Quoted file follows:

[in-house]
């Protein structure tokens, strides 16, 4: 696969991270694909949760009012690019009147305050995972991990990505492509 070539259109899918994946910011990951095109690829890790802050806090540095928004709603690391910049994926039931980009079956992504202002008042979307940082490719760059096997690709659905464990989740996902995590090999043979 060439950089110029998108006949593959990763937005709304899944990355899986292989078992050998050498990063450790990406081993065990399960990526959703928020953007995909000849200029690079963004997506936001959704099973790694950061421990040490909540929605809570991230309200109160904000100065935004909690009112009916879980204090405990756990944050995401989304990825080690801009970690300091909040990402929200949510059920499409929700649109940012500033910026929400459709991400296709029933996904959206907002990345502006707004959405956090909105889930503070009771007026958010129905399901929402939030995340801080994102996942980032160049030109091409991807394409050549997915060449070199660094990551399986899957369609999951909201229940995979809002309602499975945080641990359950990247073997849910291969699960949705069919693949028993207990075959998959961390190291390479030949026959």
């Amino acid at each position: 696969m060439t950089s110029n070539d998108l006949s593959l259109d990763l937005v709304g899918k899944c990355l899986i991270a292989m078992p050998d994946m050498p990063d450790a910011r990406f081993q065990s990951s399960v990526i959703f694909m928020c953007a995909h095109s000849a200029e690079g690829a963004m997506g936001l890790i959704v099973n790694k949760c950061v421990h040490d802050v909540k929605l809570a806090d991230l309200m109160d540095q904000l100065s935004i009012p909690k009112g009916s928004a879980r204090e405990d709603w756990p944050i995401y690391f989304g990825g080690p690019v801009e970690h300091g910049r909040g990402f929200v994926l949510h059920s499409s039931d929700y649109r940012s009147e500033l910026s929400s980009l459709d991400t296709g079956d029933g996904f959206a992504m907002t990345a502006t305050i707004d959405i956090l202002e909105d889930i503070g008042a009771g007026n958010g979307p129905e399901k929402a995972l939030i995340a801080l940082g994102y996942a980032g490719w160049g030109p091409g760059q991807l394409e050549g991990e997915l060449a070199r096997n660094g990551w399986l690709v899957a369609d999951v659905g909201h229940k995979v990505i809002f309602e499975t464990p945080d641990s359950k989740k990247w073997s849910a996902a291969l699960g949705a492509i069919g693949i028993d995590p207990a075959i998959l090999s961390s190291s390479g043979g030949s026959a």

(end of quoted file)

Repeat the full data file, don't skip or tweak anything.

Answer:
[in-house]
């Protein structure tokens, strides 16, 4: 696969991270694909949760009012690019009147305050995972991990990505492509 070539259109899918994946910011990951095109690829890790802050806090540095928004709603690391910049994926039931980009079956992504202002008042979307940082490719760059096997690709659905464990989740996902995590090999043979 060439950089110029998108006949593959990763937005709304899944990355899986292989078992050998050498990063450790990406081993065990399960990526959703928020953007995909000849200029690079963004997506936001959704099973790694950061421990040490909540929605809570991230309200109160904000100065935004909690009112009916879980204090405990756990944050995401989304990825080690801009970690300091909040990402929200949510059920499409929700649109940012500033910026929400459709991400296709029933996904959206907002990345502006707004959405956090909105889930503070009771007026958010129905399901929402939030995340801080994102996942980032160049030109091409991807394409050549997915060449070199660094990551399986899957369609999951909201229940995979809002309602499975945080641990359950990247073997849910291969699960949705069919693949028993207990075959998959961390190291390479030949026959």
């Amino acid at each position: 696969m060439t950089s110029n070539d998108l006949s593959l259109d990763l937005v709304g899918k899944c990355l899986i991270a292989m078992p050998d994946m050498p990063d450790a910011r990406f081993q065990s990951s399960v990526i959703f694909m928020c953007a995909h095109s000849a200029e690079g690829a963004m997506g936001l890790i959704v099973n790694k949760c950061v421990h040490d802050v909540k929605l809570a806090d991230l309200m109160d540095q904000l100065s935004i009012p909690k009112g009916s928004a879980r204090e405990d709603w756990p944050i995401y690391f989304g990825g080690p690019v801009e970690h300091g910049r909040g990402f929200v994926l949510h059920s499409s039931d929700y649109r940012s009147e500033l910026s929400s980009l459709d991400t296709g079956d029933g996904f959206a992504m907002t990345a502006t305050i707004d959405i956090l202002e909105d889930i503070g008042a009771g007026n958010g979307p129905e399901k929402a995972l939030i995340a801080l940082g994102y996942a980032g490719w160049g030109p091409g760059q991807l394409e050549g991990e997915l060449a070199r096997n660094g990551w399986l690709v899957a369609d999951v659905g909201h229940k995979v990505i809002f309602e499975t464990p945080d641990s359950k989740k990247w073997s849910a996902a291969l699960g949705a492509i069919g693949i028993d995590p207990a075959i998959l090999s961390s190291s390479g043979g030949s026959a």